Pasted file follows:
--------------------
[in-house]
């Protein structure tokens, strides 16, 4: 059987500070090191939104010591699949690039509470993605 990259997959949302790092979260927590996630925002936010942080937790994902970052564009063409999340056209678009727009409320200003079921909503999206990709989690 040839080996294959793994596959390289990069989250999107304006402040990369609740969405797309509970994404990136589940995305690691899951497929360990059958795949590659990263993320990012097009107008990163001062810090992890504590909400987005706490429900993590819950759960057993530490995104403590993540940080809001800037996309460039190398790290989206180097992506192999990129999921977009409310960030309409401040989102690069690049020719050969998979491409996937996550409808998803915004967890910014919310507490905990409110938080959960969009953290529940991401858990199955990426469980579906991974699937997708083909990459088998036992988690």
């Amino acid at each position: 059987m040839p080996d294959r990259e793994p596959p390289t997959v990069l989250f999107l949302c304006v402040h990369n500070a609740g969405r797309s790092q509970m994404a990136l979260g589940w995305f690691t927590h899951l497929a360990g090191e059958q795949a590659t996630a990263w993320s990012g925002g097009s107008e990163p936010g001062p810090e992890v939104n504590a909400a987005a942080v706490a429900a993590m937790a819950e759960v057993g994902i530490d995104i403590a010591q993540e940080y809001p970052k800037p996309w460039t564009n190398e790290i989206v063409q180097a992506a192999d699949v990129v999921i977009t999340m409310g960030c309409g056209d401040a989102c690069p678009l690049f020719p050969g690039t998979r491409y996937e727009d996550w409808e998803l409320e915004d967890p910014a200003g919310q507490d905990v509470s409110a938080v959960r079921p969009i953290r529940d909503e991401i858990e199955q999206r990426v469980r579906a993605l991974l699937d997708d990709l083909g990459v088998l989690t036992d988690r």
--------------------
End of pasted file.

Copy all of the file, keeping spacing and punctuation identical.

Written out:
[in-house]
């Protein structure tokens, strides 16, 4: 059987500070090191939104010591699949690039509470993605 990259997959949302790092979260927590996630925002936010942080937790994902970052564009063409999340056209678009727009409320200003079921909503999206990709989690 040839080996294959793994596959390289990069989250999107304006402040990369609740969405797309509970994404990136589940995305690691899951497929360990059958795949590659990263993320990012097009107008990163001062810090992890504590909400987005706490429900993590819950759960057993530490995104403590993540940080809001800037996309460039190398790290989206180097992506192999990129999921977009409310960030309409401040989102690069690049020719050969998979491409996937996550409808998803915004967890910014919310507490905990409110938080959960969009953290529940991401858990199955990426469980579906991974699937997708083909990459088998036992988690």
């Amino acid at each position: 059987m040839p080996d294959r990259e793994p596959p390289t997959v990069l989250f999107l949302c304006v402040h990369n500070a609740g969405r797309s790092q509970m994404a990136l979260g589940w995305f690691t927590h899951l497929a360990g090191e059958q795949a590659t996630a990263w993320s990012g925002g097009s107008e990163p936010g001062p810090e992890v939104n504590a909400a987005a942080v706490a429900a993590m937790a819950e759960v057993g994902i530490d995104i403590a010591q993540e940080y809001p970052k800037p996309w460039t564009n190398e790290i989206v063409q180097a992506a192999d699949v990129v999921i977009t999340m409310g960030c309409g056209d401040a989102c690069p678009l690049f020719p050969g690039t998979r491409y996937e727009d996550w409808e998803l409320e915004d967890p910014a200003g919310q507490d905990v509470s409110a938080v959960r079921p969009i953290r529940d909503e991401i858990e199955q999206r990426v469980r579906a993605l991974l699937d997708d990709l083909g990459v088998l989690t036992d988690r």